If you are an SEO and digital marketing consultant you must certainly know that Google’s search results can vary from one person to another, using the same search term. But probably not all of your clients are aware of that. Recently a client of mine saw his website on the first page of Google when actually his website wasn’t even in the top 50 for this keyword.
Another very common situation I regularly run into, is when a client asks why the search engine rankings report that I’ve provided, doesn’t match with the rankings he actually sees on Google.
That’s why it’s important to explain, at the begging of every SEO project, how Google’s mysterious search algorithm works, and why Google displays different results to different users.
Why Google displays different results to different users?
Google’s main goal is to provide the user with the most relevant and useful search results possible. This translates not only in the way how Google ranks webpages for different search terms but also in the way Google adapts search results from one user to another.
There are many factors that affect the search results you see on Google and the search results I see on Google.
- The type of device used for the search (desktop, laptop, phone, tablet),
- Your personal search history
- Whether you are logged in to a Google Account while searching
- Your geographic location
- What browser you are using
- The number of Google-generated ads on the page
- What type of search you are doing
Google’s algorithm uses multiple factors to personalize search results and to deliver the best results for individual users. This article speaks of the main personalization factors and explains why Google search results may vary from one user to another.
Google rankings are based on your geographic location
Google is able to automatically detect a user’s location and to provide every user-customized results based on his location. The auto-detection could be based on your IP address, or on the preferred location that you shared on Google (if you use the Location feature, of course). This means that your Google search results will generally reflect the location settings on the device you are using.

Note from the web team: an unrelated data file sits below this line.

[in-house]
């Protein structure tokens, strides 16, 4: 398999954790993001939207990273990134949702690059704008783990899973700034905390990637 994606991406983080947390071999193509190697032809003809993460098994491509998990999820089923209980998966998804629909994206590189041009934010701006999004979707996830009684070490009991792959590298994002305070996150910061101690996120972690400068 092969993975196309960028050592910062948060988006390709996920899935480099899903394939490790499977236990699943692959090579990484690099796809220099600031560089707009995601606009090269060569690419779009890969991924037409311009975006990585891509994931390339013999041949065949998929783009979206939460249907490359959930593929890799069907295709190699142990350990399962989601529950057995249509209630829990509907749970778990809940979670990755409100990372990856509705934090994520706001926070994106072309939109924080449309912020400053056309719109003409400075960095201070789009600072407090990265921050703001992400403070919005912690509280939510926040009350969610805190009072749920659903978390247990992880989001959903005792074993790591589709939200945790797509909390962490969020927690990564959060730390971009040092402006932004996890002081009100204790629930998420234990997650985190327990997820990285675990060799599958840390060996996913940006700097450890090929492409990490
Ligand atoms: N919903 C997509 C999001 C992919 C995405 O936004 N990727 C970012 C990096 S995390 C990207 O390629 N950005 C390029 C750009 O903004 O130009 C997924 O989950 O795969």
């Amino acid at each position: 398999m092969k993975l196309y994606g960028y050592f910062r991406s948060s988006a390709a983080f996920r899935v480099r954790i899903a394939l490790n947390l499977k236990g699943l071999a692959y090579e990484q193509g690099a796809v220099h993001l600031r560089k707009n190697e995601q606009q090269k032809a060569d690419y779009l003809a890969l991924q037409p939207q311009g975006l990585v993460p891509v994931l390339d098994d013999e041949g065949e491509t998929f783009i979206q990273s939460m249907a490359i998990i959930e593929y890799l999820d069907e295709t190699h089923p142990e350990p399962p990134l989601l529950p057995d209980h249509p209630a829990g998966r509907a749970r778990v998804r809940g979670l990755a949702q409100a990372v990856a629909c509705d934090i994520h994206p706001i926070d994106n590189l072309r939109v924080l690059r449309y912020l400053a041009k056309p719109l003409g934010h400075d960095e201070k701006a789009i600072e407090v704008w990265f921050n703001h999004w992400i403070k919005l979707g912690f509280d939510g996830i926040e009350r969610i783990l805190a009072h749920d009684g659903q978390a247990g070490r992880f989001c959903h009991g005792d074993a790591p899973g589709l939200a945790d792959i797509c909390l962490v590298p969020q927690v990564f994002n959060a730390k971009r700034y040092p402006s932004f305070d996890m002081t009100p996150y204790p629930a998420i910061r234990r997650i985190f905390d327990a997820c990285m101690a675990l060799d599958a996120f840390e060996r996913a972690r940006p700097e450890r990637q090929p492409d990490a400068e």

For example, if you search for “hair-dresser” from a location near London, you’ll probably see very different results from someone who’s searching for the same keyword from Paris. In fact, the first listings you see will most likely be hair salons close to you.
Google search results are based on the device you’re using for searching
This factor mainly affects how websites perform on mobile devices such as tablets and smartphones. If you have a great website without a mobile alternative or a responsive design, your Google ranking will more than likely vary from device to device, and not in your favor on mobile devices.
However, the importance of this factor in the search ranking may decrease in the future, because of the Mobile-first index.
Google search results are based on your previous searches and clicked links
Maybe the most important factor that affects Google’s search results is the user’s search and navigation history. Google personalizes everyone’s search results, based on the searches you’ve done and pages you’ve clicked on in the past.
Even if you’re not signed in your Google account, Google remembers all the searches that you’ve done (at least up until the last time you cleared your browser cache and cookies).
In theory, this means that if you often click on links from CNN that appear in Google’s SERPs, Google will “suggest” that CNN is one of your preferable websites, and it will start to rank CNN’s web pages on higher positions than the web pages of other media websites.